US Claims & GDP – 2 Sides of the COVID-19 Coin

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By: Stuart Cowell

The 3,001k initial claims surge to an unprecedented 3,283k in the third week of March dwarfed the 71k rise to 282k (was 281k) in the BLS survey week, as disruptions of COVID-19 accelerated dramatically on Monday, March 16, with mandated closures of businesses across multiple states. Last week’s smaller initial claims rise in the BLS survey week left what was still the highest level since September 2017, which suggests that the March establishment survey will capture at least a bit of the impact on the labor market evident in the second half of the month. Claims are averaging 1.259k in March, versus a 214k in February and a cycle-low 211k in January. We saw averages of 225k in December and 215k in November. The 282k BLS survey week reading sits well above recent readings of 215k in February, 220k in January, 229k in December and 223k in November.

For now, we’ll assume that claims will remain super-elevated over the coming weeks, as new layoffs at various retail establishments continue to fuel new claims.  The March nonfarm payroll estimate sits at -100k, with a -157k private payroll drop that reflects the start of headwinds from travel-disruptions and other event cancellations. Expectations are for a -20k drop for factory jobs, as this report predated factory closures and a 47k March boost from Census hiring.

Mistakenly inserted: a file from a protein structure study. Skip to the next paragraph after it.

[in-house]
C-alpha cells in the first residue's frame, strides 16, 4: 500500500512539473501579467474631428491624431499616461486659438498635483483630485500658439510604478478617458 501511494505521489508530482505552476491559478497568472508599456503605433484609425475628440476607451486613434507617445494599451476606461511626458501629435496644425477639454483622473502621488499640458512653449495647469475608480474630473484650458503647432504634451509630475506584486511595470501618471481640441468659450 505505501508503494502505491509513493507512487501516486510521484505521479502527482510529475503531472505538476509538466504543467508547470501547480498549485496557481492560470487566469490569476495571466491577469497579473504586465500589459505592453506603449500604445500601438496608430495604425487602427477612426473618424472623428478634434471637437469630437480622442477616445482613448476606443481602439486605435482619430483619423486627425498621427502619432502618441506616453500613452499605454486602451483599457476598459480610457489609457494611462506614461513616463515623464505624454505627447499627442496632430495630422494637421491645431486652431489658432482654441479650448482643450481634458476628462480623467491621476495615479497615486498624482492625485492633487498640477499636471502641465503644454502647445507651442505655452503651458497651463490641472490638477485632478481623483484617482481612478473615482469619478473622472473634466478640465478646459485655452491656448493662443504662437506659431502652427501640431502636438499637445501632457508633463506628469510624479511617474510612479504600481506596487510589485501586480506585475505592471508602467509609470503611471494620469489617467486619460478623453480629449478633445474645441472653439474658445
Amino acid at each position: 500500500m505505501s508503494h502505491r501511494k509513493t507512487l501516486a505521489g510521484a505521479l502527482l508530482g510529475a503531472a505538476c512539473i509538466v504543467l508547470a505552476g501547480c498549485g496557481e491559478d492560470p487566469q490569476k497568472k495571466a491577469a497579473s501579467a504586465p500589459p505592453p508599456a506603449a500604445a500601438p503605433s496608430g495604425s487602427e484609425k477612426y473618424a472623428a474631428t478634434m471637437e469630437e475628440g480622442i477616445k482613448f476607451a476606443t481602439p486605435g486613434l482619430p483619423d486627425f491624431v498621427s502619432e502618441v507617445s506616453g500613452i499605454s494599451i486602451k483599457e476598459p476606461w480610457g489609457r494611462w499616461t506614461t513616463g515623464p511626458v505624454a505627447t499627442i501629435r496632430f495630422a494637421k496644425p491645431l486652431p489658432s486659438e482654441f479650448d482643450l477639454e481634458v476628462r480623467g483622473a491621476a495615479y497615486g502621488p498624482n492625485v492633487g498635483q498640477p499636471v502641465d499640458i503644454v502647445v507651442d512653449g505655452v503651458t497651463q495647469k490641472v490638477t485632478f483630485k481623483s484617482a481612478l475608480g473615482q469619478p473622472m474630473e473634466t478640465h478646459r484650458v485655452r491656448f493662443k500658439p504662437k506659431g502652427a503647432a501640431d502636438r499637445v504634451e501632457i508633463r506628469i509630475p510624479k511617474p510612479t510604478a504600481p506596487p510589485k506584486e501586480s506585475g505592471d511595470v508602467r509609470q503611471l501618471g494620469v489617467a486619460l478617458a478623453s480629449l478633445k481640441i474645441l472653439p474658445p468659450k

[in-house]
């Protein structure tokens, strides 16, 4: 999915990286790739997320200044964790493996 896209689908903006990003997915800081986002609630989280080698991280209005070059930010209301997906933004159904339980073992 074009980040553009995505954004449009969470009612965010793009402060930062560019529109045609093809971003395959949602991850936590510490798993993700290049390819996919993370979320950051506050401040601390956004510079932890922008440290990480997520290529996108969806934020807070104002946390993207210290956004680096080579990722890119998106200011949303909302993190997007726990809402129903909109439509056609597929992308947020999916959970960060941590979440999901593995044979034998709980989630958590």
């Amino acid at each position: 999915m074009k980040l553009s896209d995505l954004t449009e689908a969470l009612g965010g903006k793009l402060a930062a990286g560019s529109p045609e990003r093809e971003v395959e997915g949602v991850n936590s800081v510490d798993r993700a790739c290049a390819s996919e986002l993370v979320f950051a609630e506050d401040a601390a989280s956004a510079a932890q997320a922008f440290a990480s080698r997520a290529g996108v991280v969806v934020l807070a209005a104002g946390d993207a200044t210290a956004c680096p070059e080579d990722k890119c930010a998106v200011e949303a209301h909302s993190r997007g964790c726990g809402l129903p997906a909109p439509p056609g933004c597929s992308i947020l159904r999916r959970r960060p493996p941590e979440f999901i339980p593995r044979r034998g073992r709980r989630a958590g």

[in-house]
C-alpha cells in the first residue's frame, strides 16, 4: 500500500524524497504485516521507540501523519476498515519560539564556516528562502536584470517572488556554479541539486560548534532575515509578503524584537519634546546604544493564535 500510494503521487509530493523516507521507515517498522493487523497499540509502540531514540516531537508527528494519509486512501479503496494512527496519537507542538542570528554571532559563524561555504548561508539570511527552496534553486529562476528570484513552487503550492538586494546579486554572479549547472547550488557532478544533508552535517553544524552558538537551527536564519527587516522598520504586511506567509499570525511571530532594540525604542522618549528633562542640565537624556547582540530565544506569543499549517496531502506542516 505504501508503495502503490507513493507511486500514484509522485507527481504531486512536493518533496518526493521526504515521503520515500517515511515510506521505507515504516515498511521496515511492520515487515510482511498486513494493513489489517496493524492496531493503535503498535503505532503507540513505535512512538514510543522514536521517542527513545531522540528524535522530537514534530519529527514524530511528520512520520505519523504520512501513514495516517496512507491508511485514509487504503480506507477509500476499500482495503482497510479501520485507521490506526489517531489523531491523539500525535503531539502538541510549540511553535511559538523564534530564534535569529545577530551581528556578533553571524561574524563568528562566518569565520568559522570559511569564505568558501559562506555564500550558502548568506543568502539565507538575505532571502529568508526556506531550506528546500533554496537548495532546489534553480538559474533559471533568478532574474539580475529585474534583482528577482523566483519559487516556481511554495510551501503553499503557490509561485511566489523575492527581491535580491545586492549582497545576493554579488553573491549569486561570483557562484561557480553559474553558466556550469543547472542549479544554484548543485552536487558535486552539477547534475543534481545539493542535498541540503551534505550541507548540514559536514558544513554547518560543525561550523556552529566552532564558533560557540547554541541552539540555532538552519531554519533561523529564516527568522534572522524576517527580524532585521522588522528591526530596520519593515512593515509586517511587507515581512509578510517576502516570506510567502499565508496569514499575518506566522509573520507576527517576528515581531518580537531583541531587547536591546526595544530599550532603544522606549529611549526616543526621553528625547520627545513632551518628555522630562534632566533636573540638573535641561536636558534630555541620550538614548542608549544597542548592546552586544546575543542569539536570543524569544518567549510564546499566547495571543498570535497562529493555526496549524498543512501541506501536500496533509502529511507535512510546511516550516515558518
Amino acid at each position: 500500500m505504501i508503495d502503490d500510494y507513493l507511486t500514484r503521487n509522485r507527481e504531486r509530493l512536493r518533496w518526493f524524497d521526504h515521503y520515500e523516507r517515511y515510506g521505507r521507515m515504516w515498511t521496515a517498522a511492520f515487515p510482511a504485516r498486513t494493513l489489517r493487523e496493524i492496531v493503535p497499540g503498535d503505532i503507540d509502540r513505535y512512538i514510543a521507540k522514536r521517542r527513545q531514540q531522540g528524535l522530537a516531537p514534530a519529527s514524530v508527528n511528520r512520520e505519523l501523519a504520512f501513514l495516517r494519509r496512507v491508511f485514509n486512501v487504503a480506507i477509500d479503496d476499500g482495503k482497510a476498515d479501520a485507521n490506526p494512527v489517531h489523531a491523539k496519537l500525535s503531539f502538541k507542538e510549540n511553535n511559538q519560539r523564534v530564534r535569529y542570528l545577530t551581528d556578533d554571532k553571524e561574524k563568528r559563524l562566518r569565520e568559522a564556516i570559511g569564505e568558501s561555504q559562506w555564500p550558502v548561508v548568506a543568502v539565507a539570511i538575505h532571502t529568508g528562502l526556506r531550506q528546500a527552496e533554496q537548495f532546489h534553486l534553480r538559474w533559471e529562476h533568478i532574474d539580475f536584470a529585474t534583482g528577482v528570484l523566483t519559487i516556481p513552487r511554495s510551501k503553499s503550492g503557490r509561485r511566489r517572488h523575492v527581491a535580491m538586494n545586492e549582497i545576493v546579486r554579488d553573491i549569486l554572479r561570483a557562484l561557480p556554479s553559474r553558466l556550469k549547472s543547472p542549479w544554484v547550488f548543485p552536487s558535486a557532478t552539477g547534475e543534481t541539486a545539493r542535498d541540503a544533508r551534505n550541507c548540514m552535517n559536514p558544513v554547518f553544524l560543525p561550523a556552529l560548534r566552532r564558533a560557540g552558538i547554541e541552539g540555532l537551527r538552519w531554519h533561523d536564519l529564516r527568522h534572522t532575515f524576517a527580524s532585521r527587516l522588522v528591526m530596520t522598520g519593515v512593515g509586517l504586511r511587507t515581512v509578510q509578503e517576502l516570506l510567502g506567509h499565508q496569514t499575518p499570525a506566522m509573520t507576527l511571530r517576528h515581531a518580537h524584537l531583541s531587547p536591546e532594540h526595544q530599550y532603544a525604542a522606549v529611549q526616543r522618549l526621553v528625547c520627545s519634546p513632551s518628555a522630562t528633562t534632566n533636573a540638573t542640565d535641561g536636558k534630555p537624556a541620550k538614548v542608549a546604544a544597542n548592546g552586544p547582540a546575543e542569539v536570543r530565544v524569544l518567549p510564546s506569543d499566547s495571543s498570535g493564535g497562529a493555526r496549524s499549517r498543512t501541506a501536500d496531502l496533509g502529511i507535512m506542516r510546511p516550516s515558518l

Meanwhile, pre-COVID-19 the US GDP report revealed small upward revisions for Q4 personal income that left growth of 3.1% (was 3.0%) for total income and 3.0% for disposable income, after growth of just 2.6% and 3.6% respectively in Q3. The savings rate was lowered in Q4 to 7.6% from 7.7%. The revised Q4 GDP data imply no net revision in Q4 productivity growth from 1.2%, after a -0.3% Q3 clip. We saw BLS output growth of 2.4% in Q4, after a 2.3% Q3 rate, and hours-worked growth of 1.2% in Q4 after a 2.7% Q3 rate. We expect a slight boost for hourly compensation growth to 2.2% from 2.1% in Q4 after a -0.1% Q3 pace, leaving unit labor cost growth of a revised 1.0% (was 0.9%) in Q4 after a 0.2% pace in Q3.

Cable recaptured 1.2000, EURUSD touched 1.0988 and USDJPY spiked under the key 109.50 to 109.36 before recovering to currently trade at 109.80.


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